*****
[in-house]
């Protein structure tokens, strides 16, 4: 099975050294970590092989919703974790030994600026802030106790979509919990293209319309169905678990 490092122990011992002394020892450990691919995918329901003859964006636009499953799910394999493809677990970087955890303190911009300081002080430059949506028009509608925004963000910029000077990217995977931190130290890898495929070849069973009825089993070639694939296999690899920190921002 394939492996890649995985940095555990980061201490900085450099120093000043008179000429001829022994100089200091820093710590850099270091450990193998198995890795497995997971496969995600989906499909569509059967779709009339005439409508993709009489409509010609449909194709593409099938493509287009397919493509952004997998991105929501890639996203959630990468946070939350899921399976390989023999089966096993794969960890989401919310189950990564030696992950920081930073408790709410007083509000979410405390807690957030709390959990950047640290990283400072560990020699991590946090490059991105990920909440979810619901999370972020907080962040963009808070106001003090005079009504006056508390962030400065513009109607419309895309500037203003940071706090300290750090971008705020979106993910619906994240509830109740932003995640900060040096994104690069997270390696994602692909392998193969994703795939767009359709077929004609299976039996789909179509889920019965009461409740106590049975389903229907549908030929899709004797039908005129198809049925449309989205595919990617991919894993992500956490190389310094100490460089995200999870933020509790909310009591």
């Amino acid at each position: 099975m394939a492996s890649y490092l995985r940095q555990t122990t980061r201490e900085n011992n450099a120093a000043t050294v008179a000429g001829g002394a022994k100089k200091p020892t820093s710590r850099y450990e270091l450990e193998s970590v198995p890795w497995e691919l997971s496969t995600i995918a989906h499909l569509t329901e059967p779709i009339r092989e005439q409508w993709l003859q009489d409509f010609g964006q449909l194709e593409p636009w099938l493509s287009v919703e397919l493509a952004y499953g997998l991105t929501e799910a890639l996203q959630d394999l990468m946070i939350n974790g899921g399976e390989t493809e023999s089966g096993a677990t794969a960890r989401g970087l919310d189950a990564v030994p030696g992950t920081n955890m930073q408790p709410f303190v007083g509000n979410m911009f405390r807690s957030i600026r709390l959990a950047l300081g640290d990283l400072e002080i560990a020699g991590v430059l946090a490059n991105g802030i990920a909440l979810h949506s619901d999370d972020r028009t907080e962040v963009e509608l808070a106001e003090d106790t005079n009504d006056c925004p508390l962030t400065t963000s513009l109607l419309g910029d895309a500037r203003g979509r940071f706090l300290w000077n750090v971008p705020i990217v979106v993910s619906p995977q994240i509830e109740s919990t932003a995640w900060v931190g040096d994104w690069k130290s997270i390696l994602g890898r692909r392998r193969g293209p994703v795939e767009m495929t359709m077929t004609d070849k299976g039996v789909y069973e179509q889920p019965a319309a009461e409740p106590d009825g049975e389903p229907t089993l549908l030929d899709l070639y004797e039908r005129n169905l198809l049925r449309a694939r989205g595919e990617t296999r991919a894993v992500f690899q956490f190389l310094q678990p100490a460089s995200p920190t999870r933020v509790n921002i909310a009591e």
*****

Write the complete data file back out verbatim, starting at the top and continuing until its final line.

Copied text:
[in-house]
């Protein structure tokens, strides 16, 4: 099975050294970590092989919703974790030994600026802030106790979509919990293209319309169905678990 490092122990011992002394020892450990691919995918329901003859964006636009499953799910394999493809677990970087955890303190911009300081002080430059949506028009509608925004963000910029000077990217995977931190130290890898495929070849069973009825089993070639694939296999690899920190921002 394939492996890649995985940095555990980061201490900085450099120093000043008179000429001829022994100089200091820093710590850099270091450990193998198995890795497995997971496969995600989906499909569509059967779709009339005439409508993709009489409509010609449909194709593409099938493509287009397919493509952004997998991105929501890639996203959630990468946070939350899921399976390989023999089966096993794969960890989401919310189950990564030696992950920081930073408790709410007083509000979410405390807690957030709390959990950047640290990283400072560990020699991590946090490059991105990920909440979810619901999370972020907080962040963009808070106001003090005079009504006056508390962030400065513009109607419309895309500037203003940071706090300290750090971008705020979106993910619906994240509830109740932003995640900060040096994104690069997270390696994602692909392998193969994703795939767009359709077929004609299976039996789909179509889920019965009461409740106590049975389903229907549908030929899709004797039908005129198809049925449309989205595919990617991919894993992500956490190389310094100490460089995200999870933020509790909310009591």
């Amino acid at each position: 099975m394939a492996s890649y490092l995985r940095q555990t122990t980061r201490e900085n011992n450099a120093a000043t050294v008179a000429g001829g002394a022994k100089k200091p020892t820093s710590r850099y450990e270091l450990e193998s970590v198995p890795w497995e691919l997971s496969t995600i995918a989906h499909l569509t329901e059967p779709i009339r092989e005439q409508w993709l003859q009489d409509f010609g964006q449909l194709e593409p636009w099938l493509s287009v919703e397919l493509a952004y499953g997998l991105t929501e799910a890639l996203q959630d394999l990468m946070i939350n974790g899921g399976e390989t493809e023999s089966g096993a677990t794969a960890r989401g970087l919310d189950a990564v030994p030696g992950t920081n955890m930073q408790p709410f303190v007083g509000n979410m911009f405390r807690s957030i600026r709390l959990a950047l300081g640290d990283l400072e002080i560990a020699g991590v430059l946090a490059n991105g802030i990920a909440l979810h949506s619901d999370d972020r028009t907080e962040v963009e509608l808070a106001e003090d106790t005079n009504d006056c925004p508390l962030t400065t963000s513009l109607l419309g910029d895309a500037r203003g979509r940071f706090l300290w000077n750090v971008p705020i990217v979106v993910s619906p995977q994240i509830e109740s919990t932003a995640w900060v931190g040096d994104w690069k130290s997270i390696l994602g890898r692909r392998r193969g293209p994703v795939e767009m495929t359709m077929t004609d070849k299976g039996v789909y069973e179509q889920p019965a319309a009461e409740p106590d009825g049975e389903p229907t089993l549908l030929d899709l070639y004797e039908r005129n169905l198809l049925r449309a694939r989205g595919e990617t296999r991919a894993v992500f690899q956490f190389l310094q678990p100490a460089s995200p920190t999870r933020v509790n921002i909310a009591e």